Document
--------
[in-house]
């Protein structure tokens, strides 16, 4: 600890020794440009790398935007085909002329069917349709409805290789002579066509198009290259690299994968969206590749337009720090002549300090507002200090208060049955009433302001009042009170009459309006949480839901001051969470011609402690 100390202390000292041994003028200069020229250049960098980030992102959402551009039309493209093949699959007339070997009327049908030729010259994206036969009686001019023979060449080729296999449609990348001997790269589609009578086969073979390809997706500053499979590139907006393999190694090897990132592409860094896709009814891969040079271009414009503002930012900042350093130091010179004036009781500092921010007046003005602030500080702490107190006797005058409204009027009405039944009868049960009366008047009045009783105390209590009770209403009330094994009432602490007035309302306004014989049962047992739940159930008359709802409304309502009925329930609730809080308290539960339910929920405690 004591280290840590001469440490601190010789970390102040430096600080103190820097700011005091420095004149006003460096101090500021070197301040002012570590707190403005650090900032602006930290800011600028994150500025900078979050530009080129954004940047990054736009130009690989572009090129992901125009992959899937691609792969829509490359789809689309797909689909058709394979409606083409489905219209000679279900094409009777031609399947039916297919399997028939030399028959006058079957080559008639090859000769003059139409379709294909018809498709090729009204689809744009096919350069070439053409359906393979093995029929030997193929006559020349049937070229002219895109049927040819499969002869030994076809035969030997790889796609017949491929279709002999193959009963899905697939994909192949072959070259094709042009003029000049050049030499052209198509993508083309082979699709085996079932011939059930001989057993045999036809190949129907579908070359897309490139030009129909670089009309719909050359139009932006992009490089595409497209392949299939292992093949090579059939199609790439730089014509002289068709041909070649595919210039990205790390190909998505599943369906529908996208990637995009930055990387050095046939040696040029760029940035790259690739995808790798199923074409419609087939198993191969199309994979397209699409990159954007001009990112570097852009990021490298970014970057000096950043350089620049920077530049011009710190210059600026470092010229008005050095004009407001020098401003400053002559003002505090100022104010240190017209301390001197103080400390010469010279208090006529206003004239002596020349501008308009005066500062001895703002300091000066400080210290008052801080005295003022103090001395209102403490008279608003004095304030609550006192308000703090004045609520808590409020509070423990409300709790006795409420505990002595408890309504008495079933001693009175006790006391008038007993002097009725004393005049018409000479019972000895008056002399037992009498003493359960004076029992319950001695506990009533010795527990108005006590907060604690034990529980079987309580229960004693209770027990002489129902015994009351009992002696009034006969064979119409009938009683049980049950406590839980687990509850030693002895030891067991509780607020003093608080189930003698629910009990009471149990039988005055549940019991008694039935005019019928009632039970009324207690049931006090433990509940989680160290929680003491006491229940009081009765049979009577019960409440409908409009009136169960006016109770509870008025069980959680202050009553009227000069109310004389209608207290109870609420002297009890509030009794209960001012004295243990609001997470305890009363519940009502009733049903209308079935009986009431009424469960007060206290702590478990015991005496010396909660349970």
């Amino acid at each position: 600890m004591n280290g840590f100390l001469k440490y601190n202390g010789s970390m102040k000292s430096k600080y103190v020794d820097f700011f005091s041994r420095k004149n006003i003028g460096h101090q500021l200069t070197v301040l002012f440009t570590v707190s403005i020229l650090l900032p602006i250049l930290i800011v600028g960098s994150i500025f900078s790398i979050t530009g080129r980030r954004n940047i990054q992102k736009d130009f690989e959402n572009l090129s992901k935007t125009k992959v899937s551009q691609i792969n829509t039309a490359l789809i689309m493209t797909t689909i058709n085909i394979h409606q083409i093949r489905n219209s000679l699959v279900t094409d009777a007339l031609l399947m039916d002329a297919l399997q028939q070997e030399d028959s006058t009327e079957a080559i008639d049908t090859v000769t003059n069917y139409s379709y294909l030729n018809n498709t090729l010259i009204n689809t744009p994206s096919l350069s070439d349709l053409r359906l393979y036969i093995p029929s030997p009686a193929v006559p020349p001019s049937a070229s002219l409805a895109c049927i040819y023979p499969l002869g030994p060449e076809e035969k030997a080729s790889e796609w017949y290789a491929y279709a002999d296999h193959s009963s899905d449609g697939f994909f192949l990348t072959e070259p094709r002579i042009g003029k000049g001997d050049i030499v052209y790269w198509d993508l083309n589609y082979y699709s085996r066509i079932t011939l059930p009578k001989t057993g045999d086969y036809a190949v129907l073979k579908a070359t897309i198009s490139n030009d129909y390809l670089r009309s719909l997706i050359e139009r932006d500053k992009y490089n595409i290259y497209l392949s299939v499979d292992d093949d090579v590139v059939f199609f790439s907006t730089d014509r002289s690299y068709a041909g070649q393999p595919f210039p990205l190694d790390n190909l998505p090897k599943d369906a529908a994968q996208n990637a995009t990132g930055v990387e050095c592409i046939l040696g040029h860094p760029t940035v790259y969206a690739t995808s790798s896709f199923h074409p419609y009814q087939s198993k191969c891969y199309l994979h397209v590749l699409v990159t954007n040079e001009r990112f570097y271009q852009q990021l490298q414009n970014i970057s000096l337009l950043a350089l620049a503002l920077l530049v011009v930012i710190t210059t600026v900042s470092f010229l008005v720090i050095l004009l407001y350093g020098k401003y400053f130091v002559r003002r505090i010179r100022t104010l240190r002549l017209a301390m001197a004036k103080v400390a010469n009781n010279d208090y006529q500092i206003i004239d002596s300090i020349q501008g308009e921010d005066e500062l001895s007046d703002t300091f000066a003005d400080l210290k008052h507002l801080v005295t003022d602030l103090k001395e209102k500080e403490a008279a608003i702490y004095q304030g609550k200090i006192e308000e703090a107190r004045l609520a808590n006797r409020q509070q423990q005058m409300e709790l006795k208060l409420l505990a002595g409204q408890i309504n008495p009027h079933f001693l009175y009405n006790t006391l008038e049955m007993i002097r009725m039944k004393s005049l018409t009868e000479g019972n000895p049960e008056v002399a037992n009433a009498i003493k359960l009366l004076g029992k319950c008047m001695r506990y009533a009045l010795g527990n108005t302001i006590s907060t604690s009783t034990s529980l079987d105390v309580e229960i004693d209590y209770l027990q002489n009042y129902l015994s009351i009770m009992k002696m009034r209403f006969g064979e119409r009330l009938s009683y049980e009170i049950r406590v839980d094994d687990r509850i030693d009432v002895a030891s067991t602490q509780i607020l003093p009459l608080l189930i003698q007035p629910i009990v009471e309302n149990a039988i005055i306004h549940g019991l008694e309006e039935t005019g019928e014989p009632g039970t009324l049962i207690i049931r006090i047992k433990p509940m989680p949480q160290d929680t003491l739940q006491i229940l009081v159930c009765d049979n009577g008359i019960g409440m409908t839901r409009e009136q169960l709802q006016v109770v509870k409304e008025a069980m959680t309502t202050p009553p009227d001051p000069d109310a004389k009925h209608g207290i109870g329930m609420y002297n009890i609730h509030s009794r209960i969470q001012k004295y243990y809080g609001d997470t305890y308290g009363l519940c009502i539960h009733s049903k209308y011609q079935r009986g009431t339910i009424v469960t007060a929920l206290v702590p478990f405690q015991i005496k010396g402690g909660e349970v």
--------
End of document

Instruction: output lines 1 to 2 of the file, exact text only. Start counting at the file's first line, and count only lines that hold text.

[in-house]
């Protein structure tokens, strides 16, 4: 600890020794440009790398935007085909002329069917349709409805290789002579066509198009290259690299994968969206590749337009720090002549300090507002200090208060049955009433302001009042009170009459309006949480839901001051969470011609402690 100390202390000292041994003028200069020229250049960098980030992102959402551009039309493209093949699959007339070997009327049908030729010259994206036969009686001019023979060449080729296999449609990348001997790269589609009578086969073979390809997706500053499979590139907006393999190694090897990132592409860094896709009814891969040079271009414009503002930012900042350093130091010179004036009781500092921010007046003005602030500080702490107190006797005058409204009027009405039944009868049960009366008047009045009783105390209590009770209403009330094994009432602490007035309302306004014989049962047992739940159930008359709802409304309502009925329930609730809080308290539960339910929920405690 004591280290840590001469440490601190010789970390102040430096600080103190820097700011005091420095004149006003460096101090500021070197301040002012570590707190403005650090900032602006930290800011600028994150500025900078979050530009080129954004940047990054736009130009690989572009090129992901125009992959899937691609792969829509490359789809689309797909689909058709394979409606083409489905219209000679279900094409009777031609399947039916297919399997028939030399028959006058079957080559008639090859000769003059139409379709294909018809498709090729009204689809744009096919350069070439053409359906393979093995029929030997193929006559020349049937070229002219895109049927040819499969002869030994076809035969030997790889796609017949491929279709002999193959009963899905697939994909192949072959070259094709042009003029000049050049030499052209198509993508083309082979699709085996079932011939059930001989057993045999036809190949129907579908070359897309490139030009129909670089009309719909050359139009932006992009490089595409497209392949299939292992093949090579059939199609790439730089014509002289068709041909070649595919210039990205790390190909998505599943369906529908996208990637995009930055990387050095046939040696040029760029940035790259690739995808790798199923074409419609087939198993191969199309994979397209699409990159954007001009990112570097852009990021490298970014970057000096950043350089620049920077530049011009710190210059600026470092010229008005050095004009407001020098401003400053002559003002505090100022104010240190017209301390001197103080400390010469010279208090006529206003004239002596020349501008308009005066500062001895703002300091000066400080210290008052801080005295003022103090001395209102403490008279608003004095304030609550006192308000703090004045609520808590409020509070423990409300709790006795409420505990002595408890309504008495079933001693009175006790006391008038007993002097009725004393005049018409000479019972000895008056002399037992009498003493359960004076029992319950001695506990009533010795527990108005006590907060604690034990529980079987309580229960004693209770027990002489129902015994009351009992002696009034006969064979119409009938009683049980049950406590839980687990509850030693002895030891067991509780607020003093608080189930003698629910009990009471149990039988005055549940019991008694039935005019019928009632039970009324207690049931006090433990509940989680160290929680003491006491229940009081009765049979009577019960409440409908409009009136169960006016109770509870008025069980959680202050009553009227000069109310004389209608207290109870609420002297009890509030009794209960001012004295243990609001997470305890009363519940009502009733049903209308079935009986009431009424469960007060206290702590478990015991005496010396909660349970």